The controlled deployment of the cushion fold is achieved by stopping the deployment of the cushion at a predetermined extended length. This creates an initial deployment gas-fill cavity. The predetermined extended length helps reduce bag slap of a passenger's face due to the excess of energy that is then needed to deploy the remainder of the folded cushion. Upon deployment, the bag will extend to the predetermined extended length, and then it takes additional energy to unfurl the remaining cushion. This slows the deployment of the cushion.

Following the creation of the initial gas-fill cavity, a continued flow of inflating gas into the cushion overpressurizes the gas-fill cavity. If the cavity is too small, the air bag can overpressurize early in the deployment (before 20 ms, for example). The initial gas-fill cavity size can be changed to conform most efficiently with the characteristics of the performance of the inflator that is used in the air bag module. A high performance inflator would require a larger initial gas-fill cavity. A lower performance inflator would not need a large initial gas-fill cavity.

In accordance with the invention, the initial gas-fill cavity is so sized in relation to the performance of the inflator employed that overpressurization of the gas-fill cavity occurs at a time that is in accord with the control of the cushion deployment that is desired. Overpressurization of the gas-fill cavity introduces a need for additional energy to unfurl the remaining cushion. That is to say, upon deployment of the cushion, the cushion will extend to the predetermined length, then it will take additional energy to unfurl the remaining cushion, which slows the deployment.

Additionally, side fabric portions or wing panels of the cushion are folded on the bottom side of the cushion. By so folding these side wing panels, they deploy low in a passenger's lap instead of in the passenger's face.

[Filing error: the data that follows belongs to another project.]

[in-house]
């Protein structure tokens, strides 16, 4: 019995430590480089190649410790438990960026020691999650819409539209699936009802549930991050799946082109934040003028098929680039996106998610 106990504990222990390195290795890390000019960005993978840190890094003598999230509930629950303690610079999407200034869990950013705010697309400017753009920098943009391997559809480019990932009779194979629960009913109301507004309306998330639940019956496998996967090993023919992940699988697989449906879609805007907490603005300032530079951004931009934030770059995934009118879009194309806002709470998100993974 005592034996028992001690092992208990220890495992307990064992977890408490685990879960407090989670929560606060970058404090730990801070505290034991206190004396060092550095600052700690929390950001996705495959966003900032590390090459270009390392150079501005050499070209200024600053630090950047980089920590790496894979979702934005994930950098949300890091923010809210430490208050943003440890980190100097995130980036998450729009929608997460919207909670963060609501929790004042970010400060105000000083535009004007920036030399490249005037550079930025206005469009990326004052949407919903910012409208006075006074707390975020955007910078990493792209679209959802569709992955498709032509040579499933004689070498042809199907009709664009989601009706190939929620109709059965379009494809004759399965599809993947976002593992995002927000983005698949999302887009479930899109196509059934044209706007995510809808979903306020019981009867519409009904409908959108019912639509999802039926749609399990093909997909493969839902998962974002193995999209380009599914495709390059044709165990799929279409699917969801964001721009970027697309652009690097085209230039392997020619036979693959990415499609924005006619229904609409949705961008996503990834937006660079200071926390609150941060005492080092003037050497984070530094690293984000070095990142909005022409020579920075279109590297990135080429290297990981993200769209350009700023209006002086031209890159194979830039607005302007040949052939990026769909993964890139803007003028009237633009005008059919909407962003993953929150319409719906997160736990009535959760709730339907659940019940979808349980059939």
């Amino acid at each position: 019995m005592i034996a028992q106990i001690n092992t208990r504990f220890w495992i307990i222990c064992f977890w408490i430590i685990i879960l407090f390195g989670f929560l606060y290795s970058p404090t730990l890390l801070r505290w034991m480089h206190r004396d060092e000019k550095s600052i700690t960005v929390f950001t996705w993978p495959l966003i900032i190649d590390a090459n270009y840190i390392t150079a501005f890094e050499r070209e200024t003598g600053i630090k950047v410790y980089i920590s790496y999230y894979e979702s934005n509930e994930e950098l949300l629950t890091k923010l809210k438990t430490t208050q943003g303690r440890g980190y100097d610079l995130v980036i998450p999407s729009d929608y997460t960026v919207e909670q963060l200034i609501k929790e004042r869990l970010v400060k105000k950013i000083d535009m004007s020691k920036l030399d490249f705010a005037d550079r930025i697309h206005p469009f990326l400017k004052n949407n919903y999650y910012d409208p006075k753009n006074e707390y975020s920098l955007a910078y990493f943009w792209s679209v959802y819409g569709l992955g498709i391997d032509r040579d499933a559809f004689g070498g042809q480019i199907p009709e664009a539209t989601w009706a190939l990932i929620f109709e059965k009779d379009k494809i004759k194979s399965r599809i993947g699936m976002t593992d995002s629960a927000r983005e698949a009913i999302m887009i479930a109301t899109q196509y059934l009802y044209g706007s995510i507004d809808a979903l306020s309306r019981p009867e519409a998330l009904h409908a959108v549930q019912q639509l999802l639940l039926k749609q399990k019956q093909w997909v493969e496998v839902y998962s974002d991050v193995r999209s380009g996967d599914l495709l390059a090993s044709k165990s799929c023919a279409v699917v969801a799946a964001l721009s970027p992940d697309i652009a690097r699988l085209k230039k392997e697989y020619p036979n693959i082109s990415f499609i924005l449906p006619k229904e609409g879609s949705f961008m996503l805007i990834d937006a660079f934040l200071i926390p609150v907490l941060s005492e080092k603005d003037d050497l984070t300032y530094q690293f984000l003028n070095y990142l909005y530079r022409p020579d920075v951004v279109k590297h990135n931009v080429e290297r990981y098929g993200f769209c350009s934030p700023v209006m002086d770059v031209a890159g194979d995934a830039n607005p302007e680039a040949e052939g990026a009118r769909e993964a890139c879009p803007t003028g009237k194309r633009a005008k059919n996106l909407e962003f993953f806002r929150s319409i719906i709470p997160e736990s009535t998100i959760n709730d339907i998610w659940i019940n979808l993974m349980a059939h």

When the cushion is deployed, a loop of fabric first opens against the windshield of the vehicle, pushing the rest of the cushion fold downward. Fabric unfolds downward against the instrument panel and then side fabric portions or wing panels are pushed out. The side fabric portions or wing panels of the cushion, having been folded on toward the bottom side of the cushion, then deploy low into a passenger's lap instead of a passenger's face. This allows the rest of the cushion to unfold with the center of the fabric blossoming out and allowing the cushion to fill completely with gas.

As the cushion deployment develops, pressurized gas forced therein from an inflator pushes open each fold one after another until the cushion fully deploys. If the folds of the cushion are difficult for the inflator pressurized gas to push open, this slows the deployment of the cushion as it unfolds.

The effectiveness of the air bag cushion fold configuration of the present invention in solving the problem of high velocity deployment which increases "bag slap" injuries to vehicle occupants is demonstrated by comparing its pressure-time curve with that of other air bag cushion folds. As most cushion folds deploy, the pressure in the cushion spikes initially to a high pressure. This high pressure ejects the folded cushion out of the module with great velocity. This great velocity causes the pressure in the cushion to go negative, that is, become less than zero, because the cushion begins to unfold faster than the inflator can supply gas to fill it up. As the air bag cushion fold configuration of the present invention deploys, however, the pressure in the cushion does not usually go negative because the fold sequence does not allow the cushion to eject with a velocity great enough to cause this to happen.